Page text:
Civil War Talk Radio: April 10, 2009

Air Date: 041009
Subject: What Made Some Men Stand and Some Men Run?
Book:  Heroes and Cowards: The Social Face of War
Guest: Dora L. Costa and Matthew E. Kahn

Summary: Dora L. Costa and Matthew E. Kahn discuss what made some men stand in the line of battle while others ran away.

Brett’s Summary: Gerry had not one but two guests in this episode, something he hasn’t done much of in his years as the host of Civil War Talk Radio.  Both authors are economists, something I found interesting considering the subject matter of their book.  They look at a random sample of Union Civil War soldiers from a social science viewpoint.

Professor Costa talked about the database they used, and which she helped to create, containing 36,000 White Union soldiers and 6,000 Black Union soldiers and their wartime records which link then to their pension and census records.  They soon realized that a company of men in the Civil War was very much a small community, a small social network, which allowed them to observe how social networks affect individual behavior.

They looked at why men deserted, and what things caused people to desert specifically.  One striking thing they found was that the more diverse your company was in things such as age, birthplace, occupation, nationality, etc., the more likely they were to desert, or in their terminology, “to be bad citizens.”

Gerry asked the authors how they define desertion in their study, pointing out that they refer to desertion as a “bad thing” in their study.  The authors defined desertions as those who were convicted of desertion.  Thus they do differentiate between those who had gone AWOL and came back versus those who deserted.  The authors were impressed that only 9% of Union soldiers deserted, which was to them an extremely low number considering desertion was probably the best chance for self-preservation.  Gerry asked a lot of probing questions about the authors’ methodology, especially questioning how they measured political ideology.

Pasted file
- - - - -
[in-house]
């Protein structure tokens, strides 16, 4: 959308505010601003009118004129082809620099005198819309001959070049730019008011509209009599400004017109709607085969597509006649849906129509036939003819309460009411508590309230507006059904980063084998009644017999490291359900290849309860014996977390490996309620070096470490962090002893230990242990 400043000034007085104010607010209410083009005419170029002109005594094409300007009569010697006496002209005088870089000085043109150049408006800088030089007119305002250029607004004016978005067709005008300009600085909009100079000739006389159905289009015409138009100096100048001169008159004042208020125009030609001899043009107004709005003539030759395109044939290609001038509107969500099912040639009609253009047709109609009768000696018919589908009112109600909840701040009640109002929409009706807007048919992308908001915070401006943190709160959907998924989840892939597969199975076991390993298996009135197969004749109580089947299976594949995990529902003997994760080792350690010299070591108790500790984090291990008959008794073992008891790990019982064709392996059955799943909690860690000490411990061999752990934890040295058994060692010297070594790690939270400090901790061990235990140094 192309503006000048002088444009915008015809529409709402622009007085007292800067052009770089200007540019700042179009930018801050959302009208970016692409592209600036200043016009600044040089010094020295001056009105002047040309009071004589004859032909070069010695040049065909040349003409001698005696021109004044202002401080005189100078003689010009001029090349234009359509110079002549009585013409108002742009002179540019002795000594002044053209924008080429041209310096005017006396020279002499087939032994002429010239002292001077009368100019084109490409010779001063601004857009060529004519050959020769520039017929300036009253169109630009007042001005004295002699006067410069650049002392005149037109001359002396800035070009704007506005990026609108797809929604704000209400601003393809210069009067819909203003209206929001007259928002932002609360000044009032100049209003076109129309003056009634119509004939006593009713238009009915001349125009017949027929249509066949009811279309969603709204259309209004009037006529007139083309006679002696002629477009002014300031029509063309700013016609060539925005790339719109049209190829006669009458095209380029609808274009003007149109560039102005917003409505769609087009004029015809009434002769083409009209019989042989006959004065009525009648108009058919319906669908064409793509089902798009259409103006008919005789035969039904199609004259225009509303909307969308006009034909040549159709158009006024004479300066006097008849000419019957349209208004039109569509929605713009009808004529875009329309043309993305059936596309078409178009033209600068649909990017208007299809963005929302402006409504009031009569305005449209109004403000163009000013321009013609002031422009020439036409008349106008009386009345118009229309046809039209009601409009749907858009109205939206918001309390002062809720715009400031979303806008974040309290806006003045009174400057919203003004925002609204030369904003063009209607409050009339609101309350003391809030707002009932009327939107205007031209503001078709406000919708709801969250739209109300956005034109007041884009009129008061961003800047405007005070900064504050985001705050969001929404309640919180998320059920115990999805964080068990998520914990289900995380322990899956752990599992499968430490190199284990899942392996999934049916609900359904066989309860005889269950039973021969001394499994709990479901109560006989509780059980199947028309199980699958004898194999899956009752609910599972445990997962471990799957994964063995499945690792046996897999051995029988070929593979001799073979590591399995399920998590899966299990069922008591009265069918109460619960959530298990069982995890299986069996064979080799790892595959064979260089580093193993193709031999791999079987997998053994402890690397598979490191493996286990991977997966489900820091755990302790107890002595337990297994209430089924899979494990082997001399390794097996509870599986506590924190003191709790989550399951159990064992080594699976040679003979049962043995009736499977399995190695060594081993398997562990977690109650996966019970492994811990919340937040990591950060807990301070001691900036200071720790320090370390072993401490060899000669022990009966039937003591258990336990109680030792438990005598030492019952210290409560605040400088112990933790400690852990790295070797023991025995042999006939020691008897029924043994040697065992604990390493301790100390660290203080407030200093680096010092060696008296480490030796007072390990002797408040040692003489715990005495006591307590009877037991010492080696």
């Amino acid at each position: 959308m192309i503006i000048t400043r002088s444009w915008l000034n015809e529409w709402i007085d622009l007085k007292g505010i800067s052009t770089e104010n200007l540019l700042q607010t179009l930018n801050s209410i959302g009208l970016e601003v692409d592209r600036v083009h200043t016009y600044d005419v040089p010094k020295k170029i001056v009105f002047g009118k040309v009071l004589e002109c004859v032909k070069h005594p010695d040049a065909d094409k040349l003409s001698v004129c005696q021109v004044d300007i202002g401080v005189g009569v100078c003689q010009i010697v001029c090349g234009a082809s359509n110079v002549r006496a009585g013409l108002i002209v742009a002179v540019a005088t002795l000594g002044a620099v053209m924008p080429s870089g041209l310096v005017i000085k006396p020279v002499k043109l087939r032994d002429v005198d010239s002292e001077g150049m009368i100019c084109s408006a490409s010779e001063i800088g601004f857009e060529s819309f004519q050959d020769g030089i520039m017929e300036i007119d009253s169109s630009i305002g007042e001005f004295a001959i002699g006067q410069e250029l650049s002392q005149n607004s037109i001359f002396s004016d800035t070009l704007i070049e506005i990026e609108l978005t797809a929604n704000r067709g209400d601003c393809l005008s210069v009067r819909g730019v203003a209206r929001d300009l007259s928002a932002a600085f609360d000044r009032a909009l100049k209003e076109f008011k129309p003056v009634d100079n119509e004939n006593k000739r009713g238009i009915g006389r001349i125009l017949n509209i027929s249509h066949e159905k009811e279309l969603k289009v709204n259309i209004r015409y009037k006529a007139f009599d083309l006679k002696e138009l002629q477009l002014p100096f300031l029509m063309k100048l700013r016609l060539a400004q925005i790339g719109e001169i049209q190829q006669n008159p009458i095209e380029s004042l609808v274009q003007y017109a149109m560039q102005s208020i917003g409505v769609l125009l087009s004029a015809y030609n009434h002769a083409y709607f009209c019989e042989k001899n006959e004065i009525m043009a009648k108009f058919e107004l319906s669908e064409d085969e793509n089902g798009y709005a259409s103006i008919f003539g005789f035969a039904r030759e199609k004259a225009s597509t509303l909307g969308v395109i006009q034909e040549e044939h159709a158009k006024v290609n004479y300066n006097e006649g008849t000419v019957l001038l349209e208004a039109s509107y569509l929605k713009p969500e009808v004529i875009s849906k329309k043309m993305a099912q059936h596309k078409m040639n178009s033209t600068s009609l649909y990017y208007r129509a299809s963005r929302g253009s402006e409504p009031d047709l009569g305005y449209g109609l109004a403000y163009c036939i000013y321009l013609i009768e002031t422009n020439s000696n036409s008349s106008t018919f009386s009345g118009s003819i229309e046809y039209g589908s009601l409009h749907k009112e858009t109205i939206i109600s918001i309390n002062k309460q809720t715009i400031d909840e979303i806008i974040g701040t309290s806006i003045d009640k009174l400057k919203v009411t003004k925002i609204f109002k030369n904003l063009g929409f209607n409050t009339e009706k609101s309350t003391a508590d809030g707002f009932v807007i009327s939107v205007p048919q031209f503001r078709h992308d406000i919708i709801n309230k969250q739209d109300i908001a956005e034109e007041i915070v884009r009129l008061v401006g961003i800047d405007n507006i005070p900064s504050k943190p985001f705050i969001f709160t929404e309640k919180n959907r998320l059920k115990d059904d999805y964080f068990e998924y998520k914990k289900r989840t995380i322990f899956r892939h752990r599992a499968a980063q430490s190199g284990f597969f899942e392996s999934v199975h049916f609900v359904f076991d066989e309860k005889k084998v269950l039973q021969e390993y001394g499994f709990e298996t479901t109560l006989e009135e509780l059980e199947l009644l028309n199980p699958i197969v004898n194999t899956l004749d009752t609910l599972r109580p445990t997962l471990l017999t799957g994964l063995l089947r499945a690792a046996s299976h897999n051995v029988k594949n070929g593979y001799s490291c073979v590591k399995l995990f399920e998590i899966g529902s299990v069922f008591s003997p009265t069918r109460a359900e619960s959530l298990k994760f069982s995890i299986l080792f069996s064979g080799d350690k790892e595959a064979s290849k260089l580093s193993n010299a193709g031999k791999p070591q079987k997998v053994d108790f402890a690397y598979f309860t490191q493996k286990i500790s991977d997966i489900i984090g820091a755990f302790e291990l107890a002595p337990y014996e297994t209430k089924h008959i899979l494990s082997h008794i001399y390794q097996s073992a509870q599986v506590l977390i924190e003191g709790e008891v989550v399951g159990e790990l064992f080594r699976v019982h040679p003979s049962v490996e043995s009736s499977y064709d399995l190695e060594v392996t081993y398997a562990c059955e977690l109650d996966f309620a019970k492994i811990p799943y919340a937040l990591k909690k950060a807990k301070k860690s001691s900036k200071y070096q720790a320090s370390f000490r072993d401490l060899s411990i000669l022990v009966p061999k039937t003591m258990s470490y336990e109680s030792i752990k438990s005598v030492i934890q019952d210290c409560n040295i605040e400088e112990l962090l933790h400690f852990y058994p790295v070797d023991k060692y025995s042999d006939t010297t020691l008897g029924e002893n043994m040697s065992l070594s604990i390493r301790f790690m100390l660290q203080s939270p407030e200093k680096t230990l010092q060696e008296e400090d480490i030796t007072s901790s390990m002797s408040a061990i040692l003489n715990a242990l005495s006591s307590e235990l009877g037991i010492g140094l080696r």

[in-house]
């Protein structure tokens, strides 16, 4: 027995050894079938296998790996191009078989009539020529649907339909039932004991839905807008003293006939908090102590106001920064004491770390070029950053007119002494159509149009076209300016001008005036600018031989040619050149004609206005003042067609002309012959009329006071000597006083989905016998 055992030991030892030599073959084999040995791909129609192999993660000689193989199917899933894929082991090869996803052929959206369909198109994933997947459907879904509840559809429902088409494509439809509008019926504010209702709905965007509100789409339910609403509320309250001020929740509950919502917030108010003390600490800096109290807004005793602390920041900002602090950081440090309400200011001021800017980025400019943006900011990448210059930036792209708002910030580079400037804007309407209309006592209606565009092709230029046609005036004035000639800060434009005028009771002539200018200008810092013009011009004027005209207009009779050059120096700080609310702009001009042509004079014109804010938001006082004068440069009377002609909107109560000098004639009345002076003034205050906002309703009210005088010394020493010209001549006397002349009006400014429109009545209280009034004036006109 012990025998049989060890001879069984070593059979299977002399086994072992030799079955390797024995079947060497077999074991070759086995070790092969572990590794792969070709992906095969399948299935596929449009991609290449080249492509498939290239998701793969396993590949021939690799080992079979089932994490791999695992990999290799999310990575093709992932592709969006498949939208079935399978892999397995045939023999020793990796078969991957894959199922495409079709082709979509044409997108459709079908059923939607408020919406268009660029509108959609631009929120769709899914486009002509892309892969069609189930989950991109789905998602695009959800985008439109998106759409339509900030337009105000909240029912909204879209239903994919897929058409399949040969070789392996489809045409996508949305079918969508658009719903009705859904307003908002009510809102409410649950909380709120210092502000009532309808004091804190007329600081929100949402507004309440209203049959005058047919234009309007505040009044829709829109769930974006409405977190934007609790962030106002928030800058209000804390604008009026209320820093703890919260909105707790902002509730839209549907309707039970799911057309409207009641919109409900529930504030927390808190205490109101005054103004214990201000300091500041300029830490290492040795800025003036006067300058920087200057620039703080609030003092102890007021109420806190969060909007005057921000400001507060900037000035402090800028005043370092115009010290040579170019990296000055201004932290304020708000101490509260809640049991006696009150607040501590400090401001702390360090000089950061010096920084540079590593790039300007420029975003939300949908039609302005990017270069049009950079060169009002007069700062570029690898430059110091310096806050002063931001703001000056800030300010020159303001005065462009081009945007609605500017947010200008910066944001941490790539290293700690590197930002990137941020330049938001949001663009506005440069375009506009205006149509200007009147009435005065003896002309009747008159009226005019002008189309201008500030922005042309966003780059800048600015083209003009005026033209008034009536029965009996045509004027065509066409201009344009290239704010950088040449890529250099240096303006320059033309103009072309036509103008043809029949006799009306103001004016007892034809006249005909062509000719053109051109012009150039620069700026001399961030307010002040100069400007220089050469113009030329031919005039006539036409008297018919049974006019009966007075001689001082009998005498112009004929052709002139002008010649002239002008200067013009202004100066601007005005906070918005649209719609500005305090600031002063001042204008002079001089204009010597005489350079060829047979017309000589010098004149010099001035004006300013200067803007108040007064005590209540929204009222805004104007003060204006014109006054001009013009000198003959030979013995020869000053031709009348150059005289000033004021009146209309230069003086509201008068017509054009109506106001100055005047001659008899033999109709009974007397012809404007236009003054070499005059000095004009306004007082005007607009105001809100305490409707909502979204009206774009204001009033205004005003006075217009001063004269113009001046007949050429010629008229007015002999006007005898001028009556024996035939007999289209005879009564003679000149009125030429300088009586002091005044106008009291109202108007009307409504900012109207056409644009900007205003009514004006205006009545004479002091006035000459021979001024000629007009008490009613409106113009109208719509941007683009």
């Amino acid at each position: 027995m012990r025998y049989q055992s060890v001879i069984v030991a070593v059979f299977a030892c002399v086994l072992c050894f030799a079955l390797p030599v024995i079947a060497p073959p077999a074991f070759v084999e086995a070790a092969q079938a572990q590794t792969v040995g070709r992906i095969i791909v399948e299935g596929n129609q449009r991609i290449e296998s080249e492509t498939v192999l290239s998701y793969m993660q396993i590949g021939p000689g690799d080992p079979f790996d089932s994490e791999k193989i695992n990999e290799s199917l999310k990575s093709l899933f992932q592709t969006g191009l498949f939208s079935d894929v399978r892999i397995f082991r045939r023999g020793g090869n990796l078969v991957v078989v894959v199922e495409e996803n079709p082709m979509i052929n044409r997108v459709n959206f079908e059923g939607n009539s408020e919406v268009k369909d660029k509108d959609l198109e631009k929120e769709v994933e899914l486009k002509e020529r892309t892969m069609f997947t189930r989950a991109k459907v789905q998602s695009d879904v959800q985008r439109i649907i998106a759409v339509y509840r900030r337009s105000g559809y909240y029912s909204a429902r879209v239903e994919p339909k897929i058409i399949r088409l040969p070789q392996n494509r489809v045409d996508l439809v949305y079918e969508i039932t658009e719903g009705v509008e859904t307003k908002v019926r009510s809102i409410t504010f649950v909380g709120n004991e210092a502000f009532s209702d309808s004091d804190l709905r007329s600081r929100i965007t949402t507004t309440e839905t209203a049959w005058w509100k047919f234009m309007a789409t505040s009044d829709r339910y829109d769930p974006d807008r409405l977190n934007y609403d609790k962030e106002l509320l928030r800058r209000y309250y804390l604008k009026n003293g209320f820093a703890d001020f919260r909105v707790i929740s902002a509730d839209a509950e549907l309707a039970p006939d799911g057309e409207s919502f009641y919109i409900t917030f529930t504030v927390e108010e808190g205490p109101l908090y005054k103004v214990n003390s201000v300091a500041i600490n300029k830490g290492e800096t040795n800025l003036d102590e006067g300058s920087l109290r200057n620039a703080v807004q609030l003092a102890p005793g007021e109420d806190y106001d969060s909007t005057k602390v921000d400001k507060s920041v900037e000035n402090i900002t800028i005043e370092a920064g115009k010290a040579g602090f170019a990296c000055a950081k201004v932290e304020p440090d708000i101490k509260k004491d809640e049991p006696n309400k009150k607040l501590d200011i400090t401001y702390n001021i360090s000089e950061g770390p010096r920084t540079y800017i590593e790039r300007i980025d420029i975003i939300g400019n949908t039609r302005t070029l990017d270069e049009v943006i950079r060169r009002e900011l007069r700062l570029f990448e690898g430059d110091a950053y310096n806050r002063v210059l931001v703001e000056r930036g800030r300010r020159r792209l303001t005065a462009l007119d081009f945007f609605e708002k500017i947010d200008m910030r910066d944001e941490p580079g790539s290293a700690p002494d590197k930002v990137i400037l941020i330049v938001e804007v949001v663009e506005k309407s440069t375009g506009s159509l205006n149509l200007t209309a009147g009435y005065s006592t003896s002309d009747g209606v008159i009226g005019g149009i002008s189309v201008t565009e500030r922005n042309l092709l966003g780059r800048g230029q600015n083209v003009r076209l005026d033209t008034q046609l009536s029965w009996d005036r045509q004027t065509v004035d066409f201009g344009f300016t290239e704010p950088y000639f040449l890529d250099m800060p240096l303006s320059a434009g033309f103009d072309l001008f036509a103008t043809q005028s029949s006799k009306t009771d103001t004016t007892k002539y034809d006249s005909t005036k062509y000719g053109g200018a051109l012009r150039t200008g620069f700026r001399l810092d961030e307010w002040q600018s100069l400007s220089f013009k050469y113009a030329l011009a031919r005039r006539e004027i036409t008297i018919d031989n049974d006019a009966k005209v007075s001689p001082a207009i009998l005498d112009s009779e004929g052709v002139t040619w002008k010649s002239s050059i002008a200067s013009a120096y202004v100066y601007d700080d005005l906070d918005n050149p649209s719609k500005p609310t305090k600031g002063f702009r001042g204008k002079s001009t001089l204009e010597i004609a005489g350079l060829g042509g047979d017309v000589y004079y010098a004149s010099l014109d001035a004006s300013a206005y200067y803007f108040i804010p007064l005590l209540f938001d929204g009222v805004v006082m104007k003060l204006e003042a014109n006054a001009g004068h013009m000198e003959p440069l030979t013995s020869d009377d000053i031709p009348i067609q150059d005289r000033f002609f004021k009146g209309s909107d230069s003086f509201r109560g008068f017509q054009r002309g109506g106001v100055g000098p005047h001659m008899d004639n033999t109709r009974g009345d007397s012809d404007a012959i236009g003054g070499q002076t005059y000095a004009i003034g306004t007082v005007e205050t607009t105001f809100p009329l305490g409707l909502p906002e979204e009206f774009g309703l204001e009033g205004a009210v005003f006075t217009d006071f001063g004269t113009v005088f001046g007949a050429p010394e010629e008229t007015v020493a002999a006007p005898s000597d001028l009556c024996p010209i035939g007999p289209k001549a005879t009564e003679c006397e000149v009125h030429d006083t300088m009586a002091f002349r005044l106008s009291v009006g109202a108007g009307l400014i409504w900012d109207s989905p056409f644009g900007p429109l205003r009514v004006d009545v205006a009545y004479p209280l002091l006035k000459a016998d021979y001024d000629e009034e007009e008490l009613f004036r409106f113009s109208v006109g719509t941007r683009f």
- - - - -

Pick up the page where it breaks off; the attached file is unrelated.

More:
Gerry again stressed that Costa’s database is an empirical study of Civil War soldiers.  Social cohesion caused men to be less likely to desert and more likely to survive in prison camps if they were captured in a group.  The authors summarized and said “the better you know people the better off you are” and stressed the importance of social capital.  The study randomly chose a company from various regiments, so the book and the study looks at companies rather than regiments.

As the hour ended, Gerry challenged the authors’ statement that the soldiers of the Confederacy would show similar results.  Gerry mentioned the worldviews of Northern and Southern soldiers was quite different, pointing out his conversation with Nina Silber in last week’s episode of Civil War Talk Radio.  And at the very end, Gerry asked about the phrase “we estimate a probit model.”  Matthew Kahn explained this decidedly “economist’s term” to close out the program this week.

As Gerry mentioned in the course of the show, this is a very different Civil War book than what you typically see on the bookshelves.  I inferred from Gerry’s comments that he liked the book enough to specifically invite these guests onto the show, something which doesn’t always happen.  For that reason alone, I’m intrigued.  The book is now on my “to buy” list if not yet on my “to read” list.

Civil War Talk Radio airs most Fridays at 12 PM Pacific on World Talk Radio Studio A. Host Gerry Prokopowicz, the History Chair at East Carolina University in Greenville, North Carolina, interviews a guest each week and discusses their interest in the Civil War. Most interviews center around a book or books if the guest is an author. Other guests over the years have included public historians such as park rangers and museum curators, wargamers, bloggers, and even a member of an American Civil War Round Table located in London, England.

In this series of blog entries, I will be posting air dates, subjects, and guests, and if I have time, I’ll provide a brief summary of the program. You can find all of the past episodes I’ve entered into the blog by clicking on the Civil War Talk Radio category. Each program should appear either on or near the date it was first broadcast.

Check out more summaries of Civil War Talk Radio at TOCWOC – A Civil War Blog.

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